Tuesday, August 23, 2011

Lesson 5: Mr. Market and Only Buy Good Companies

Mr. Market was a concept started by Benjamin Graham, mentor to Warren Buffett. Mr. Market was a way to help people see price movements in the market in a way that made sense. The idea is that you and Mr. Market are business partners. Each of you own half of a successful business. Let's use the grocery store mentioned in our previous lesson. Our grocery store has been operating for the past many years and has survived through all the recessions. The store sells the same kind of products to the same kinds of people every day, and it is unlikely for the business to change in any way in the future.

Every day, Mr Market will name a price. He is willing to buy your half of the business or he is willing to sell you his half of the business for that named price. It is your choice to make a deal with him or to ignore him. He never remembers if you have taken advantage of him or if he has done you wrong in the past. He will always
 ask you every day whether you want to buy his business or sell him yours. On most days, he is normal and in his right mind. On some says however, he gets a bit crazy. Sometimes, he has apocalyptic fears and will offer to sell you the business for a very low price, or is only will to purchase yours at a very low price. Other times, he is extraordinarily optimistic and will buy your portion for a very high price or will only to sell you his portion for a very high price. It is your choice to ignore or take advantage of him.

Let's go back to our grocery store. Regardless of how wildly Mr. Market changes the price that he names, our grocery store remains the same. It still sells the same products, sells them them to the same customers, every day. So the big question is, does the fact that Mr. Market changing the price that he named since yesterday actually change the value of our business? No! The grocery store is exactly the same as it was yesterday. If you own a good business, you need not fear when the market decides to name a lower price. You can hold your business with confidence and possibly buy more from anyone willing to give such a great deal! If your half of the grocery store gives a 3 dollar profit every single year and you paid 10 dollars for your half, you are getting a 30% return. If Mr. Market one day decides to offer you 2 dollars for it, for what reason should you sell it to him? It makes no sense!!! If anything, you should buy his portion for 2 dollars.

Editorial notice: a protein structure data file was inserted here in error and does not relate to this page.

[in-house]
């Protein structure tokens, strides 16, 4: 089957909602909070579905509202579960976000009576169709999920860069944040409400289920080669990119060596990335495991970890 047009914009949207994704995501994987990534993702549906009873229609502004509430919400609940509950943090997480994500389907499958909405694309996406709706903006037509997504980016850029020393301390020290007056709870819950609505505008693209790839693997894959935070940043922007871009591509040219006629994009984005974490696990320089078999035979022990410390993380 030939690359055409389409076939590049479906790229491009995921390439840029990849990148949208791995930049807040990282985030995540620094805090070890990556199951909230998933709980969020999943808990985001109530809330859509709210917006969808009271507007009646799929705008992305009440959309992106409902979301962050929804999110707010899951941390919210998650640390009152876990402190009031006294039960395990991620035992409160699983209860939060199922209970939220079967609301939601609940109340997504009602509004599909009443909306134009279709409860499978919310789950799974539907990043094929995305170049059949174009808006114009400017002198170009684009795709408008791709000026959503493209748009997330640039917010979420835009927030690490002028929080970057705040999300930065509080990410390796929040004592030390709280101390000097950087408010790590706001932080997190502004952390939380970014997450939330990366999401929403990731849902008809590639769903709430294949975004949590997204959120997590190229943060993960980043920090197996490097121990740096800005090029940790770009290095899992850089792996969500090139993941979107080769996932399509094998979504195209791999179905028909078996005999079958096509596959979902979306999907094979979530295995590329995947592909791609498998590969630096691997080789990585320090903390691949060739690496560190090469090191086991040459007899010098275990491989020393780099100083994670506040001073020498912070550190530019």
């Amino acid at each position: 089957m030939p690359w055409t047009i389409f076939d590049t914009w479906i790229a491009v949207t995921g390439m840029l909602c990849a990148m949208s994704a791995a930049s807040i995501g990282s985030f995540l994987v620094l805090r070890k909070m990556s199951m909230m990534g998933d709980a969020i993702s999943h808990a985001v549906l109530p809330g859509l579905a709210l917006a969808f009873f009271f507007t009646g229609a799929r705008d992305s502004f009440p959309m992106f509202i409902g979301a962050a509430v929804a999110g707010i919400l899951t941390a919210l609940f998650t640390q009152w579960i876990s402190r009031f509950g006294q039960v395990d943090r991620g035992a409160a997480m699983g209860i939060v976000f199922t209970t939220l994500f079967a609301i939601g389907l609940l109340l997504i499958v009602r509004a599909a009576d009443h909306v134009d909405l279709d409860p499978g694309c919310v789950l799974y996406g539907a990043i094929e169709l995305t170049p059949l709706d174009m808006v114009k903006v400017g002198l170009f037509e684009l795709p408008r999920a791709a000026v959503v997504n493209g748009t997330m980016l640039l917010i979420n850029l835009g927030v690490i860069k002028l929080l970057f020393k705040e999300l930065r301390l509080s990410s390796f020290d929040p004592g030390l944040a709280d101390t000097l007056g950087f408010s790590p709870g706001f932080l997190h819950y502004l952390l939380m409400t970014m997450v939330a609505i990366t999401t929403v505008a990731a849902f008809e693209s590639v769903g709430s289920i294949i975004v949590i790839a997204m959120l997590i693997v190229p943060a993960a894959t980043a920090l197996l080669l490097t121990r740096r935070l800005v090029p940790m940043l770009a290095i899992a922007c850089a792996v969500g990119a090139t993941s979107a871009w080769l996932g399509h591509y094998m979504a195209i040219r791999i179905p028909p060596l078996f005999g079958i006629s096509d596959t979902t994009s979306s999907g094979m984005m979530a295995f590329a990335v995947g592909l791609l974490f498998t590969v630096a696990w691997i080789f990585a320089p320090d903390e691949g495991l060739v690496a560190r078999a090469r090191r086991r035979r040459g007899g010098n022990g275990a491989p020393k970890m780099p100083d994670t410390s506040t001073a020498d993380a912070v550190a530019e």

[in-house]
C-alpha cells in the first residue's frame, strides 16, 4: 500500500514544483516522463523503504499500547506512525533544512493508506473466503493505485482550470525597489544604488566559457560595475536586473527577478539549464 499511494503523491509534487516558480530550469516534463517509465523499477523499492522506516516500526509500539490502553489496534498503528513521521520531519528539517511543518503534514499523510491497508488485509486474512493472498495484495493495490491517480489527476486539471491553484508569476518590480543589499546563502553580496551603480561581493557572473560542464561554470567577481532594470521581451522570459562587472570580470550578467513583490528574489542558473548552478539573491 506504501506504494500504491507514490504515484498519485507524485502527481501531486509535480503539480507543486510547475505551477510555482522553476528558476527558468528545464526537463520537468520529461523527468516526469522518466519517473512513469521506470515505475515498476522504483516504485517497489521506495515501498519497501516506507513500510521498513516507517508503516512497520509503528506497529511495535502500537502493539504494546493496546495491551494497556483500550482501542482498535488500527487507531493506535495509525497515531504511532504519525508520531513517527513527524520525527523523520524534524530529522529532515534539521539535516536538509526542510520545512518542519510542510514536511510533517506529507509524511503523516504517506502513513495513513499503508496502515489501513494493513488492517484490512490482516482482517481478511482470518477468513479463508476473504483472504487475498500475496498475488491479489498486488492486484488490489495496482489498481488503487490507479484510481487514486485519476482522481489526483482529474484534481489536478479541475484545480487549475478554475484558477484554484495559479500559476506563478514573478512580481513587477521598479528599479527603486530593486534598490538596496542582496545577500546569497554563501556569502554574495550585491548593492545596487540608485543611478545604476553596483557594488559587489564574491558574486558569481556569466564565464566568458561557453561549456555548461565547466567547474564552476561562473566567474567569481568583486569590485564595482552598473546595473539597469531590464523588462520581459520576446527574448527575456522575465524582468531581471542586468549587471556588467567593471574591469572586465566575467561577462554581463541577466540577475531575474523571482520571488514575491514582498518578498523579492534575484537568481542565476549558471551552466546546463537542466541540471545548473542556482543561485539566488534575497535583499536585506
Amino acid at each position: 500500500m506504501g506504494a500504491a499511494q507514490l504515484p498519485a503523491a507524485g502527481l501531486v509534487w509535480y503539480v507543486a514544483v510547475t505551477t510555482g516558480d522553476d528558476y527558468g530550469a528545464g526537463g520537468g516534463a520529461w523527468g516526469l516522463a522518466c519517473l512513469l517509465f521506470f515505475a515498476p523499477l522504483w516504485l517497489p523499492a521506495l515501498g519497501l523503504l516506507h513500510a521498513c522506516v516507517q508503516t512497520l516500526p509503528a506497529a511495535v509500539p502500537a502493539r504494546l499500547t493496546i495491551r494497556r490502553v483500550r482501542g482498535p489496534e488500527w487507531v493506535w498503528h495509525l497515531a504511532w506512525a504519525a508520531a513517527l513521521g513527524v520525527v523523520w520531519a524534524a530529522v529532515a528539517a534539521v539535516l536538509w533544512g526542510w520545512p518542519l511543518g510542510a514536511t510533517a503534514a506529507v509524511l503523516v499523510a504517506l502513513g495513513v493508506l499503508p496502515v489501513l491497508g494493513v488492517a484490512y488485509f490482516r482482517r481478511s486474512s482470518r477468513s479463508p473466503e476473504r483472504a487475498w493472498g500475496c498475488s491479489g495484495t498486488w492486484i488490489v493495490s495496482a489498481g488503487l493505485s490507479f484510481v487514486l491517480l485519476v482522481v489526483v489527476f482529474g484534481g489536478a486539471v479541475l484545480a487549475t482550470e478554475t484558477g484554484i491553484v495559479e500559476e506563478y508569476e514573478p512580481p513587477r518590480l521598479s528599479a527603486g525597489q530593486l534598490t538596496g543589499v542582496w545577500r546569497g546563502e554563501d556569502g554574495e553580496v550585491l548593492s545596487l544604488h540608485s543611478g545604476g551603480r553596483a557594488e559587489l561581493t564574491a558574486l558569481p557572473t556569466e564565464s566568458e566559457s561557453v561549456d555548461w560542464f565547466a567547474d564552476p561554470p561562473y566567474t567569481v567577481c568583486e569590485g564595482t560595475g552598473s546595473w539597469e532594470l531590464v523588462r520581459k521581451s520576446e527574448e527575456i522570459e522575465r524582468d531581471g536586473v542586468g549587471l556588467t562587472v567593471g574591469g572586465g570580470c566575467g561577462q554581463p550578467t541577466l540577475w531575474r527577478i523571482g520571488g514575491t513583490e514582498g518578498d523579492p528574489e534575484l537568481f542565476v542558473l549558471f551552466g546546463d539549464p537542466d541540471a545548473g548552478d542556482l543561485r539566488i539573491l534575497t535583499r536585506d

You lose this advantage when you buy a business without doing proper research. When you have no idea what your company is, what it does, how much money it makes, and how it runs, and most importantly, how much it is worth, you have no idea what to do when the price drops. You may have paid 10 dollars for your portion of the business. You may have grossly overpaid if the business loses 1 dollar per year. If Mr. Market decides to offer you 2 dollars for your portion, what should you do? It might not have been worth owning at 10 dollars. Can you justify that it's worth owning at 2 dollars? Could even 2 dollars be two expensive? It can be the case if you will lose all your money in 2 years by holding this company!!

The moral of this story is to only own good companies. Otherwise, you cannot find confidence to hold on when the price changes. I first started off as a proprietary trader. I was given an account to trade with, and I was allowed to take a percentage of the profits that I made. I had mentors that tried to teach us their trading strategy. The strategy had to do with looking at charts and staring at the price changes and changes in the bid/ask sizes and this was supposed to magically translate to profit. It didn't work at all for me. I'm at a point that I doubt that they were doing something profitable. Their historical success may have been due to chance, and could be that they were making less than the market return. I was in the red as soon as I started and I didn't make a dime in the 6 months that I was there. It has taken 5 years for me to unlearn all of the things that I was taught in 6 months. If you've learned things like technical analysis or enjoy looking at charts, the best thing that you can do is accept that they haven't worked, will never work, and forget all of it.

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